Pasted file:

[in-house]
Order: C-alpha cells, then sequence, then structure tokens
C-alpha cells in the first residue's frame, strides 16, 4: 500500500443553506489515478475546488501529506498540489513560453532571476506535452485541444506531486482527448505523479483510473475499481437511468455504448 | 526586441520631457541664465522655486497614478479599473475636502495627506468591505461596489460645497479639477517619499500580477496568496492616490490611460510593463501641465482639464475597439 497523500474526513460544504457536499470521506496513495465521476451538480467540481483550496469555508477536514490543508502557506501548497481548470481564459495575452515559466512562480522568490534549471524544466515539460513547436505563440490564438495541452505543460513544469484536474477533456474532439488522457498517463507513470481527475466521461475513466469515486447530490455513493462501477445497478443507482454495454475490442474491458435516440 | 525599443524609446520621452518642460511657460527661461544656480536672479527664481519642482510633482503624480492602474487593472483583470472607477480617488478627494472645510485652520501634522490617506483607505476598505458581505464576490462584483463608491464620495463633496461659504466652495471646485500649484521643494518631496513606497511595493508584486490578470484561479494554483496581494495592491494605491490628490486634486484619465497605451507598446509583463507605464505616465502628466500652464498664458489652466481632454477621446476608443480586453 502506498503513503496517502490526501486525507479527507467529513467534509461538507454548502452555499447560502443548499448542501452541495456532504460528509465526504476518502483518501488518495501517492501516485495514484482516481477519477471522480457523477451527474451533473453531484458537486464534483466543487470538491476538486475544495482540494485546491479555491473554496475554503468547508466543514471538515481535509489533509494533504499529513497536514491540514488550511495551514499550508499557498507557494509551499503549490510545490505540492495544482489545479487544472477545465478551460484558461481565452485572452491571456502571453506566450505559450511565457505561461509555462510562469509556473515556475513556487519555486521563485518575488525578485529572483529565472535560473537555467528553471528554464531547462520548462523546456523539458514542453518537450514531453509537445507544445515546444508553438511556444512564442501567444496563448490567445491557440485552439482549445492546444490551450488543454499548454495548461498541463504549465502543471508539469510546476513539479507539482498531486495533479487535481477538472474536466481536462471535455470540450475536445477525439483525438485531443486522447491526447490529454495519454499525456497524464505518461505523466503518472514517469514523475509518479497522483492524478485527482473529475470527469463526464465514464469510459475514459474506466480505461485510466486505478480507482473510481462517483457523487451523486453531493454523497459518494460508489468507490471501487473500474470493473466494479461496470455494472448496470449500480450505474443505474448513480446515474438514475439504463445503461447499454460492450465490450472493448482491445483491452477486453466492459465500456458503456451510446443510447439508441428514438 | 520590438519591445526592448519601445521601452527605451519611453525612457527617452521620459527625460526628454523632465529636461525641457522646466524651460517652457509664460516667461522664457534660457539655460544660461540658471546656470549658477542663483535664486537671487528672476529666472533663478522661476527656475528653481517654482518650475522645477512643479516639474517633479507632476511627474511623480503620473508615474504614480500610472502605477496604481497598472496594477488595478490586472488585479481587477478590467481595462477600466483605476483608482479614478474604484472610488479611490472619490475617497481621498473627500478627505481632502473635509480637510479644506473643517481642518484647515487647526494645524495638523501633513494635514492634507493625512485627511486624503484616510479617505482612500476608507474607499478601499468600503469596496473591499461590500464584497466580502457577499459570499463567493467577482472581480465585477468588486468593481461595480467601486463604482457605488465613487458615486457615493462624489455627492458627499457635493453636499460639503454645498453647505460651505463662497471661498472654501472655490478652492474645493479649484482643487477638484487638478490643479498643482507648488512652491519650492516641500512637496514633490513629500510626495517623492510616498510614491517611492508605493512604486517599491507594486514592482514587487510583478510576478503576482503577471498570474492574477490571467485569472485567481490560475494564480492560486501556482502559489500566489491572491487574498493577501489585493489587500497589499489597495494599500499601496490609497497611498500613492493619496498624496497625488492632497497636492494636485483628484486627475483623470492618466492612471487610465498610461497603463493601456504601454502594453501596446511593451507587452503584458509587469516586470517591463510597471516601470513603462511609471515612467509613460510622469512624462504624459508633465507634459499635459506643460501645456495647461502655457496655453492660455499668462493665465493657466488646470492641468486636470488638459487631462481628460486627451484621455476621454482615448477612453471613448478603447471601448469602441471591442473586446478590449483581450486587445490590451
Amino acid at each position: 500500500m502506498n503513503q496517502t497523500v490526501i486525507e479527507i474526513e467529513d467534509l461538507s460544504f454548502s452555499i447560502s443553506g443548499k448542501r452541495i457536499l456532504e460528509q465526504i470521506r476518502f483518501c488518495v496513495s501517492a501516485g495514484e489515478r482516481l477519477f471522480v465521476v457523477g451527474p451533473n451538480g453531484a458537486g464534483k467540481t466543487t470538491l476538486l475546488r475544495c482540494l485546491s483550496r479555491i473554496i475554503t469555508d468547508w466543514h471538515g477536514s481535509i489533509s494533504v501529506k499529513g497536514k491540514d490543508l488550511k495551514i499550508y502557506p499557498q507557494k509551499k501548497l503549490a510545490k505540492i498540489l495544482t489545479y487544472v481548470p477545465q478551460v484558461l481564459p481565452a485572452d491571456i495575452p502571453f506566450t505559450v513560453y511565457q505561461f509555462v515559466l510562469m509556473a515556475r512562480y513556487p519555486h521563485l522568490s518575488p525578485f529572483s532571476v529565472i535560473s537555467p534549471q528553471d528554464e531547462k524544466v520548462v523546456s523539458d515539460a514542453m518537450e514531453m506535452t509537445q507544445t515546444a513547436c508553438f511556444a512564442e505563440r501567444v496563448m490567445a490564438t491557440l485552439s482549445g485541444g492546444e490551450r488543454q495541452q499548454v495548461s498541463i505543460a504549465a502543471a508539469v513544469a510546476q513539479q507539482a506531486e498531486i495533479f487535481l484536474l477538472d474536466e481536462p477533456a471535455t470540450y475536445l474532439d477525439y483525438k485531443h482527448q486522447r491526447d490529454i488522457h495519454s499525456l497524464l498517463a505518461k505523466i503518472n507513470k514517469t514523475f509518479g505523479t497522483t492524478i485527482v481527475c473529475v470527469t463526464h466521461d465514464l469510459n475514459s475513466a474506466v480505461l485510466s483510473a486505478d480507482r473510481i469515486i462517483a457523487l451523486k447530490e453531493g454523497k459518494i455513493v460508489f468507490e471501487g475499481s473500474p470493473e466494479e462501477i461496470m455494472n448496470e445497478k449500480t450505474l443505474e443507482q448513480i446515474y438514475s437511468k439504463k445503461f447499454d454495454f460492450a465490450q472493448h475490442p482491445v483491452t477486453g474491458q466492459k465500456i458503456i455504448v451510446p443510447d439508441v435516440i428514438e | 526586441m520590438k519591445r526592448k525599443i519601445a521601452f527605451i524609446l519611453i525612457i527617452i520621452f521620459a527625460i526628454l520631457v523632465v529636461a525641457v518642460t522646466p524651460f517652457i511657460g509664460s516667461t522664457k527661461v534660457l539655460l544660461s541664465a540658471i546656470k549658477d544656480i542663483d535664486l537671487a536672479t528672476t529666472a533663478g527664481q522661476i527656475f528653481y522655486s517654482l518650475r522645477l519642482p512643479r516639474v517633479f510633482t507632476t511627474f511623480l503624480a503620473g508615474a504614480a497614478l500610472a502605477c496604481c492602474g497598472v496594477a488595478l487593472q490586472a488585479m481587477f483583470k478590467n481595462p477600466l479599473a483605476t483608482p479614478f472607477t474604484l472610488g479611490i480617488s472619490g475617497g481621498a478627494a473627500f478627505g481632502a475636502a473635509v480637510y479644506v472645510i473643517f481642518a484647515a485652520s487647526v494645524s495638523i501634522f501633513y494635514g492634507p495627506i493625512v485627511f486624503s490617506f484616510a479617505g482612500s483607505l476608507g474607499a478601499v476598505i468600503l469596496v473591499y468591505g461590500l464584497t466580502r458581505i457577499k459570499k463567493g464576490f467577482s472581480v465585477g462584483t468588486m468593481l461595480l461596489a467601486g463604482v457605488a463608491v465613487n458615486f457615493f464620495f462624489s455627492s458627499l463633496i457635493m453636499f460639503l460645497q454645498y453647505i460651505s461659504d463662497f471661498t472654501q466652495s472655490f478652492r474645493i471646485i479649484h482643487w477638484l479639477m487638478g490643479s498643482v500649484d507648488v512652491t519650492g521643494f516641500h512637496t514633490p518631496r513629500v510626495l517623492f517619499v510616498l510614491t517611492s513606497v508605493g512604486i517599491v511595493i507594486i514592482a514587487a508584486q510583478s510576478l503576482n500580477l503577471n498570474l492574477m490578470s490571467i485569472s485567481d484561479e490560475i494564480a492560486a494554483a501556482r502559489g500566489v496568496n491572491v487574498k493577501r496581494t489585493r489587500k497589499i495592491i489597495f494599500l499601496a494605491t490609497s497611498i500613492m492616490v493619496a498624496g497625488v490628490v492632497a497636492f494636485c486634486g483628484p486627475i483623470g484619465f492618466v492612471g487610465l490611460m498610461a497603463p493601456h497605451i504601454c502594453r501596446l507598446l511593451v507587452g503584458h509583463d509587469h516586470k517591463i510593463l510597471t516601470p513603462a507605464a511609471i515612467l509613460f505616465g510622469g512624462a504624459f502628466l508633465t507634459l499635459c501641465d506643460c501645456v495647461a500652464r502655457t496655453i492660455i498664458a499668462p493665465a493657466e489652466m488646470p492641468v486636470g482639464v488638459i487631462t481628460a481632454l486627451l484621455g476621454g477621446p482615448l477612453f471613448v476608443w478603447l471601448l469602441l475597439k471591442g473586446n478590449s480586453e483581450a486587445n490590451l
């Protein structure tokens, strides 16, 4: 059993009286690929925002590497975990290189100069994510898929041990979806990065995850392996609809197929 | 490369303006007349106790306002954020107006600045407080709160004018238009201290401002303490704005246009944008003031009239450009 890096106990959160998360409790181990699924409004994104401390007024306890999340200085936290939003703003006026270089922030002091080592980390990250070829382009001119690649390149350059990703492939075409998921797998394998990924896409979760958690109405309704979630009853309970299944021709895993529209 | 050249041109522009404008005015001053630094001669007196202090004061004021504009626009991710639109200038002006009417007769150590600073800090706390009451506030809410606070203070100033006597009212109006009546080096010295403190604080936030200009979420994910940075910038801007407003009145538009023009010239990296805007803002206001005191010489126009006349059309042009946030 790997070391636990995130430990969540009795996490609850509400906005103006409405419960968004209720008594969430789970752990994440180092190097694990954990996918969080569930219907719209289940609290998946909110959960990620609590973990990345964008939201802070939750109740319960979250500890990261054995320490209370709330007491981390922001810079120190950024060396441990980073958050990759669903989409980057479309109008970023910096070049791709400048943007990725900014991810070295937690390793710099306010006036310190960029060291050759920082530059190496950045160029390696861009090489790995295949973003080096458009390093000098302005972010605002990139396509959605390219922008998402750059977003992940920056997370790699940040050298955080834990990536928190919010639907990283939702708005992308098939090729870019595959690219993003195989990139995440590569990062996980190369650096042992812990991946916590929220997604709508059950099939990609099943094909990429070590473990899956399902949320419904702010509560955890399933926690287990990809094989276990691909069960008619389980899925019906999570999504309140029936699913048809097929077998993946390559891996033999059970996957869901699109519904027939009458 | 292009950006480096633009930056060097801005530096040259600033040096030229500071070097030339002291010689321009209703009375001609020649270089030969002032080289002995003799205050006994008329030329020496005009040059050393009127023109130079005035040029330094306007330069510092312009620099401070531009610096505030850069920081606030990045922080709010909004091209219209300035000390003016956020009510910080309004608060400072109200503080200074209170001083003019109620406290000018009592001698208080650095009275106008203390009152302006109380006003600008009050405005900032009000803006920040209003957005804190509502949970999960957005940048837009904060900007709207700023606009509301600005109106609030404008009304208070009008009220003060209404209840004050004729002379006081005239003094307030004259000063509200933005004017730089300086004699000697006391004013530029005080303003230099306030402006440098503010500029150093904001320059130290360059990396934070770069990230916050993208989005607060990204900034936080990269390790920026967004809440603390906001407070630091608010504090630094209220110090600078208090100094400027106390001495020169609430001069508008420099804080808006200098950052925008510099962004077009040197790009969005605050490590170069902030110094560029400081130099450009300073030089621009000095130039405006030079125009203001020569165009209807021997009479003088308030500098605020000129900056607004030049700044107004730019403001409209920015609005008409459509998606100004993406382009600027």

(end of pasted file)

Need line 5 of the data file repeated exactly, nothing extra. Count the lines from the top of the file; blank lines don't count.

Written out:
């Protein structure tokens, strides 16, 4: 059993009286690929925002590497975990290189100069994510898929041990979806990065995850392996609809197929 | 490369303006007349106790306002954020107006600045407080709160004018238009201290401002303490704005246009944008003031009239450009 890096106990959160998360409790181990699924409004994104401390007024306890999340200085936290939003703003006026270089922030002091080592980390990250070829382009001119690649390149350059990703492939075409998921797998394998990924896409979760958690109405309704979630009853309970299944021709895993529209 | 050249041109522009404008005015001053630094001669007196202090004061004021504009626009991710639109200038002006009417007769150590600073800090706390009451506030809410606070203070100033006597009212109006009546080096010295403190604080936030200009979420994910940075910038801007407003009145538009023009010239990296805007803002206001005191010489126009006349059309042009946030 790997070391636990995130430990969540009795996490609850509400906005103006409405419960968004209720008594969430789970752990994440180092190097694990954990996918969080569930219907719209289940609290998946909110959960990620609590973990990345964008939201802070939750109740319960979250500890990261054995320490209370709330007491981390922001810079120190950024060396441990980073958050990759669903989409980057479309109008970023910096070049791709400048943007990725900014991810070295937690390793710099306010006036310190960029060291050759920082530059190496950045160029390696861009090489790995295949973003080096458009390093000098302005972010605002990139396509959605390219922008998402750059977003992940920056997370790699940040050298955080834990990536928190919010639907990283939702708005992308098939090729870019595959690219993003195989990139995440590569990062996980190369650096042992812990991946916590929220997604709508059950099939990609099943094909990429070590473990899956399902949320419904702010509560955890399933926690287990990809094989276990691909069960008619389980899925019906999570999504309140029936699913048809097929077998993946390559891996033999059970996957869901699109519904027939009458 | 292009950006480096633009930056060097801005530096040259600033040096030229500071070097030339002291010689321009209703009375001609020649270089030969002032080289002995003799205050006994008329030329020496005009040059050393009127023109130079005035040029330094306007330069510092312009620099401070531009610096505030850069920081606030990045922080709010909004091209219209300035000390003016956020009510910080309004608060400072109200503080200074209170001083003019109620406290000018009592001698208080650095009275106008203390009152302006109380006003600008009050405005900032009000803006920040209003957005804190509502949970999960957005940048837009904060900007709207700023606009509301600005109106609030404008009304208070009008009220003060209404209840004050004729002379006081005239003094307030004259000063509200933005004017730089300086004699000697006391004013530029005080303003230099306030402006440098503010500029150093904001320059130290360059990396934070770069990230916050993208989005607060990204900034936080990269390790920026967004809440603390906001407070630091608010504090630094209220110090600078208090100094400027106390001495020169609430001069508008420099804080808006200098950052925008510099962004077009040197790009969005605050490590170069902030110094560029400081130099450009300073030089621009000095130039405006030079125009203001020569165009209807021997009479003088308030500098605020000129900056607004030049700044107004730019403001409209920015609005008409459509998606100004993406382009600027």